Until 2020 one of Durham City’s few zebra crossings crossed the A690 on what remains of Sutton Street south of the railway viaduct. The crossing, which has now been “upgraded” to a Puffin crossing, is just downhill of John Street. Before numbers 7 to 17 of Sutton Street were demolished to create the current A690, there would have been no need for a crossing here.
Why was the crossing converted to a Puffin crossing? It does not appear to have been for safety reasons as in the last ten years there has only been one collision at the crossing: the nearby junctions at John Street, Allergate and Hawthorn Terrace have seen more collisions. The reason lies in the preparations for the closure of the New Elvet Bridge for repairs. The Council was very concerned about the traffic that would be diverted round the west of the city centre as a result of the bridge closure. Quarryheads Lane was temporarily made one-way from Durham School to the Potters Bank roundabout. The Council put in place a Traffic Regulation Order (TRO) to prohibit right turns into Allergate and The Avenue, as they feared that right-turning vehicles would cause long queues which would add to the expected congestion.
In this context, it seems highly likely that the zebra crossing was converted in order to improve motor traffic flow. The lights of a Puffin crossing can be programmed to limit how frequently they will change to let pedestrians cross, whereas the zebra crossing is the ultimate in pedestrian convenience, actually giving pedestrians priority over vehicles. If the Council feared congestion from the occasional right-turning vehicles, they would certainly have been concerned about the effects of pedestrians crossing at the zebra.
In the end, the right-turn prohibitions were never activated, because with the unexpected lockdown for Covid 19 there was much less traffic on the roads anyway. The one-way system on Quarryheads Lane was taken out as soon as New Elvet Bridge reopened, the local councillors having no doubt been bombarded with complaints from motorists who had been fined. In its period of operation, the restriction had made cycling and walking along by Durham School much more pleasant. But the “upgrade” to a Puffin crossing remains: no longer can you quickly check over your shoulder and turn across the road without interrupting your stride.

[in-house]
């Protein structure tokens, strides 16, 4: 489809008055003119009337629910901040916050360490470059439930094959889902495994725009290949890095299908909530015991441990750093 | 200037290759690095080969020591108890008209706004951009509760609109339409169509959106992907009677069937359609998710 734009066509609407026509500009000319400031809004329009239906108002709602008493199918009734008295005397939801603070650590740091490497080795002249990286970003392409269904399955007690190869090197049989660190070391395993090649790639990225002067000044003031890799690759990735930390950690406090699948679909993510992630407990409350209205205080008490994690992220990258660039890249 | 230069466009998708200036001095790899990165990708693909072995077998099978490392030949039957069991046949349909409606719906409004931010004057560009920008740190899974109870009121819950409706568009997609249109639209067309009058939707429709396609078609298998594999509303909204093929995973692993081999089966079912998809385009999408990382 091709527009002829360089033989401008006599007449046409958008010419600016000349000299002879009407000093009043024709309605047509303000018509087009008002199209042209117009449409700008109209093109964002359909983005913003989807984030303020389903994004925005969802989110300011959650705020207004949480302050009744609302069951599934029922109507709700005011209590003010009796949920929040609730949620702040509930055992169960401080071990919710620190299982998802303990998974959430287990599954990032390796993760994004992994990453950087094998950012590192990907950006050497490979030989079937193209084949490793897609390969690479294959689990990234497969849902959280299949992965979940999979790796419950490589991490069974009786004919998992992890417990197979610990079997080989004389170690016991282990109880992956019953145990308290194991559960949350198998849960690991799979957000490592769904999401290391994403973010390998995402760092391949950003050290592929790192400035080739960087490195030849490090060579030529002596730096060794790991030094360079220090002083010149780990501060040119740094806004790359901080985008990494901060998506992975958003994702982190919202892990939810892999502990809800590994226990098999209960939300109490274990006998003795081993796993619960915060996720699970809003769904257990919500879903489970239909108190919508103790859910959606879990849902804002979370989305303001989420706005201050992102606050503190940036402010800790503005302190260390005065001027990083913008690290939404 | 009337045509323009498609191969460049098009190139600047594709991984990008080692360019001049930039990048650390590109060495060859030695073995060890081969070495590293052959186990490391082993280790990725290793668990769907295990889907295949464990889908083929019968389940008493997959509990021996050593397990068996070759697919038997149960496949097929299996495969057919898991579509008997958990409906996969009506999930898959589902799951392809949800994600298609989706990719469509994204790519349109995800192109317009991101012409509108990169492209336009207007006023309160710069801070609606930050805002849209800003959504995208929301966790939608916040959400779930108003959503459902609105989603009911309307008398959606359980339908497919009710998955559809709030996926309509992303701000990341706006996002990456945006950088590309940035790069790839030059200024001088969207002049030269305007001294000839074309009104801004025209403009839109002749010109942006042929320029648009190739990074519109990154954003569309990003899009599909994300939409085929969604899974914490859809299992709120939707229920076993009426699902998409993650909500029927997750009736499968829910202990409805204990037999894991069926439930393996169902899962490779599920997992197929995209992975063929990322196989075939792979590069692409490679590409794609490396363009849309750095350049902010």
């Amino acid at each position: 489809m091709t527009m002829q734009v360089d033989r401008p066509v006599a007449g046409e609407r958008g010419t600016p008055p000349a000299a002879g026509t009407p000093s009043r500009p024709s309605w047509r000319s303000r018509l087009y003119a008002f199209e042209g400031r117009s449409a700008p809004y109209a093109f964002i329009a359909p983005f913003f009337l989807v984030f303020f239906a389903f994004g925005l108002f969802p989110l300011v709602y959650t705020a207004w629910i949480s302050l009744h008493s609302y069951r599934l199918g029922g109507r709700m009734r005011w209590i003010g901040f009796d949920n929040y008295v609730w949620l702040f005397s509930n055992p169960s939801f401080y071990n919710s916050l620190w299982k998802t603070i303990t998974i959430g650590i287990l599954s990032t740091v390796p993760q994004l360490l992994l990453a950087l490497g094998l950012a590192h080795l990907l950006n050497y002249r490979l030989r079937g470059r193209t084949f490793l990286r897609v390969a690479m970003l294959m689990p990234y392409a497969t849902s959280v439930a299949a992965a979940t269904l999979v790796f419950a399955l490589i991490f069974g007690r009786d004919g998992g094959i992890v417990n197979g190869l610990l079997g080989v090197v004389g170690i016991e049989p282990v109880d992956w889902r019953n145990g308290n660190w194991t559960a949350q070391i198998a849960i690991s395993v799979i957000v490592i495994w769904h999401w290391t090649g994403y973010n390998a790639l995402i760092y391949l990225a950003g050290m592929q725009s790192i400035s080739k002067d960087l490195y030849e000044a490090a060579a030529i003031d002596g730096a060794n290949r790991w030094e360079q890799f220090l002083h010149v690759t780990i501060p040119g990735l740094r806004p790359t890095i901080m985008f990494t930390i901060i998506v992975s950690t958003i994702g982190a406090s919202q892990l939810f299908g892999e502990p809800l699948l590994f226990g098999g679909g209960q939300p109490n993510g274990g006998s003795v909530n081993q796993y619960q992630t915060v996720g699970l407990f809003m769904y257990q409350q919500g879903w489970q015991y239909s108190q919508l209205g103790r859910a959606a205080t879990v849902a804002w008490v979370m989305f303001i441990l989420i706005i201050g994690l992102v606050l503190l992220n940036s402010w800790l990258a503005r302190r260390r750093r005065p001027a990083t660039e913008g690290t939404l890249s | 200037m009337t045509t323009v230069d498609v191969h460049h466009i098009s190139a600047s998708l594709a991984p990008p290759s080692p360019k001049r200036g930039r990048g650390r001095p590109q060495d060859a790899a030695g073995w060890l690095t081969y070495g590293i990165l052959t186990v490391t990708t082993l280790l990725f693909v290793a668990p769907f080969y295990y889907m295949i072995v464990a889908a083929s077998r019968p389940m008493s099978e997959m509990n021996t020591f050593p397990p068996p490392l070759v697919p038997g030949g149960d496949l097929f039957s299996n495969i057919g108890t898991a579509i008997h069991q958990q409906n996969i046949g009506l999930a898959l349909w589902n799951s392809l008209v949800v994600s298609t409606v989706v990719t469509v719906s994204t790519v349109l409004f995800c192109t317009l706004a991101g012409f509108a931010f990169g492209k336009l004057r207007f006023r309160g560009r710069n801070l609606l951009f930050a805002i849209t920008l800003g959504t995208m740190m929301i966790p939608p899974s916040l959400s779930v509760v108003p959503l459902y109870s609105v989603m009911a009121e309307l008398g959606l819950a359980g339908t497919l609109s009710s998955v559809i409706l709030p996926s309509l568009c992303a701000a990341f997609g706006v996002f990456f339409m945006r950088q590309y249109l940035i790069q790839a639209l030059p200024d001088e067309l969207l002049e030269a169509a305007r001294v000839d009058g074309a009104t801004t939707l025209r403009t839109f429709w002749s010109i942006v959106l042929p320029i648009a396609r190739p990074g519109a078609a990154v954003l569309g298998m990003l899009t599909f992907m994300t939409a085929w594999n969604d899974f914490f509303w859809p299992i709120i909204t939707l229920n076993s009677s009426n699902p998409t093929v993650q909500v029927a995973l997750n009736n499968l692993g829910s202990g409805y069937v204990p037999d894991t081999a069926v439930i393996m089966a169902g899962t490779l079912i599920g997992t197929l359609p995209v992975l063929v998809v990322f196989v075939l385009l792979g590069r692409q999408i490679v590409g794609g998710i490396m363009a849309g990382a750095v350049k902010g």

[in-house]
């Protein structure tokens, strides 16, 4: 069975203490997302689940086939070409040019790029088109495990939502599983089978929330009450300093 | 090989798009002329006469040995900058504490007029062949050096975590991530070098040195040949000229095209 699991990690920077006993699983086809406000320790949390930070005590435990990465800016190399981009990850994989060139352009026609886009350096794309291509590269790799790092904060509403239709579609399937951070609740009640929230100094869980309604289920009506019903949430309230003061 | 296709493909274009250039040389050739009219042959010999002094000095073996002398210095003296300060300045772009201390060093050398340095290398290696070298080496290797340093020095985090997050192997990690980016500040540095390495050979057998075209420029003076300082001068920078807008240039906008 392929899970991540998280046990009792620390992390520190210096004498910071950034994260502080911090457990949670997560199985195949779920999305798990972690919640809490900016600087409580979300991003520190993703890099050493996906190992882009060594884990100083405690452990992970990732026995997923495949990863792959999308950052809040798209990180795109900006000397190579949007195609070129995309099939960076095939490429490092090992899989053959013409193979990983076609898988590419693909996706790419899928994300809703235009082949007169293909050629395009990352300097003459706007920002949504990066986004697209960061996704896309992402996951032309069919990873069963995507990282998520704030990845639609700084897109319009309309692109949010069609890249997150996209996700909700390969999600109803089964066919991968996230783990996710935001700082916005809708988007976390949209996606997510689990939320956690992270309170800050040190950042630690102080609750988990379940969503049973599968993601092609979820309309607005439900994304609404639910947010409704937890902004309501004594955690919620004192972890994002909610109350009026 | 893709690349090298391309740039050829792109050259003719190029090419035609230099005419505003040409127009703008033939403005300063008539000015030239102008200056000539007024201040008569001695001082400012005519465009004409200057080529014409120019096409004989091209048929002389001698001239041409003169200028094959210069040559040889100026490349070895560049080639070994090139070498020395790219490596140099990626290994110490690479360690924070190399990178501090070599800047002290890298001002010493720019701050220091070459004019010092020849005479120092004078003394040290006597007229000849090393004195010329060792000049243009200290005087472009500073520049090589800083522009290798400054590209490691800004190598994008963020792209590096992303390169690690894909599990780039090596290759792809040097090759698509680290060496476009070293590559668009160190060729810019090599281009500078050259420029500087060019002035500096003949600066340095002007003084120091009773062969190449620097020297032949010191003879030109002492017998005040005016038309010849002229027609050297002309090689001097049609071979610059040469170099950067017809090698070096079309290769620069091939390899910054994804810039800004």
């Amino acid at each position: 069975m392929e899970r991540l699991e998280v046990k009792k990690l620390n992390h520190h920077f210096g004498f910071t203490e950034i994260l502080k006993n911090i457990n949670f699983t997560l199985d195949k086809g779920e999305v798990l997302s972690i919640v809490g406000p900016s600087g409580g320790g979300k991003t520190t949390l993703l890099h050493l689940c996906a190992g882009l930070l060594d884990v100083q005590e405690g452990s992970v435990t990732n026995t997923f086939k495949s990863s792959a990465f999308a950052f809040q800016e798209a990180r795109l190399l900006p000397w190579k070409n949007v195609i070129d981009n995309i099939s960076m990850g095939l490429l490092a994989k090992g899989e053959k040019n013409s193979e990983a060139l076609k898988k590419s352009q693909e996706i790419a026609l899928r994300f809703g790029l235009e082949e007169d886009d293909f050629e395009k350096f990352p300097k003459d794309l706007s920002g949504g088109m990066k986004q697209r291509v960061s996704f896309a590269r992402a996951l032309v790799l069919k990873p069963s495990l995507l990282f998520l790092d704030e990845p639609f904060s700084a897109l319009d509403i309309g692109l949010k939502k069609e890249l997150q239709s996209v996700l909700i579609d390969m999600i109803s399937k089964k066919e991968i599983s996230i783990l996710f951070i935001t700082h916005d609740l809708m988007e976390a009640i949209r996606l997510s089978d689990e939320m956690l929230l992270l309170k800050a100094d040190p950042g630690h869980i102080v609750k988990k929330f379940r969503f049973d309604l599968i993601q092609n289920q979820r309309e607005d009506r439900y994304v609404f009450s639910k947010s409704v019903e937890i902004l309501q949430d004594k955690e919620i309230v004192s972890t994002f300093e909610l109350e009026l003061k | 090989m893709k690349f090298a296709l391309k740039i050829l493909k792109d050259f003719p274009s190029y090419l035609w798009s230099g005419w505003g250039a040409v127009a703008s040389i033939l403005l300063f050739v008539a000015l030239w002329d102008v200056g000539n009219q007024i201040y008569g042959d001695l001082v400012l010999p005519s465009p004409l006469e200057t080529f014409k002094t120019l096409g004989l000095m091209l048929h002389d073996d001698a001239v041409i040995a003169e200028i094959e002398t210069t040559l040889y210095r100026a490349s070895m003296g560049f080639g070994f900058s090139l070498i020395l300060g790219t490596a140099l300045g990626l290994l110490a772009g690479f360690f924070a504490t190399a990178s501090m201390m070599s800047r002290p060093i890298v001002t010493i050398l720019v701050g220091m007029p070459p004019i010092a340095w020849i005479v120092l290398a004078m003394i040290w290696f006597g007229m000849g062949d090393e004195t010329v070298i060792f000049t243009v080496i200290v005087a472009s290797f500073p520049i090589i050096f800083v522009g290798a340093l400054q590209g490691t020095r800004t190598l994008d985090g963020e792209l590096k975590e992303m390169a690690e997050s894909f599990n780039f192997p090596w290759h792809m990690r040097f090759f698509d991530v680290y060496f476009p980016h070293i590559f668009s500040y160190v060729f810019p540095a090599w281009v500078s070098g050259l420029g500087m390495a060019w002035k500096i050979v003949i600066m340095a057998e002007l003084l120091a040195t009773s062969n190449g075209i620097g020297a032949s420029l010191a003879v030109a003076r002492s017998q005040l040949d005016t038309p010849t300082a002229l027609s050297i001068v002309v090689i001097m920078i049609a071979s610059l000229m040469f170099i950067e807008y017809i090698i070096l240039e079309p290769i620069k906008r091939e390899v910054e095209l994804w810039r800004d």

The tragedy is that the Council missed the perfect opportunity to make a substantial improvement to the pedestrian facilities on this side of town. The experience of most residents of the area is that the crossing is actually in the wrong place. Where a crossing is really needed is between Hawthorn Terrace, opposite the Colpitts Hotel, and Allergate. The natural route into the town centre for the large number of people living in Hawthorn Terrace and its side streets is along Allergate and down Crossgate. You will often see people waiting to cross over to Allergate, but no crossing is provided.
The mouths of Allergate and Hawthorn Terrace are also unnecessarily wide, making crossing even just these side roads more dangerous for pedestrians. In many older streets in Durham the pavements were initially laid when the carriageways were cobbled or even unmade, and the widths of the pavements were a constant 4 or 5 feet, parallel to the property boundaries. This is still the case on the corners of Allergate. The northern corner of Hawthorn Terrace had the pavement widened at some stage, but this did not go far enough. The distance you need to walk across the mouth of this road is still over 16m, twice the distance to cross The Avenue further up the hill. Allergate comes in at about 15m, which is again excessive.
If the Council had consulted with local residents and prioritised pedestrian needs, then instead of part of the New Elvet Bridge capital budget going on an in-situ “upgrade” of the zebra crossing, perhaps we could have had the mouths of both streets remodelled and a convenient crossing located on the main desire line for the residents of Hawthorn Terrace. The relocation would hardly have inconvenienced users of the current crossing: almost all journeys would be just as easy crossing higher up the hill, and there are two further crossing points close by, downhill of the current one.
Unfortunately, although the visibility on the main road approaches would be sufficient, the side roads present a challenge, as the rules discourage placing crossings near to conflict points like uncontrolled junctions. Paragraph 220.127.116.11 of LTN 2/95 covers this situation. A “minimum distance of 20 metres is suggested for a signalled-controlled crossing“. Where it is hard to obtain a safe distance, engineers should “consider banning turning movements towards the crossing or make the side road one way away from the junction”. Allergate is mainly one-way away from the junction already. Most cars exiting Allergate will belong to students. Discouraging them from driving to the university by prohibiting the left turn would be a good thing: for a longer journey turning right and circling the roundabout if necessary would not be much hardship. Banning left turns out of Hawthorn Terrace would be less practical, but what should be prioritised? Should we favour the convenience of the car driver, or the safety of the pedestrian wishing to walk the most direct route into town?
Fortunately paragraph 18.104.22.168 offers a way out. It is permitted to locate a crossing only 5m from a side road if it is a zebra crossing!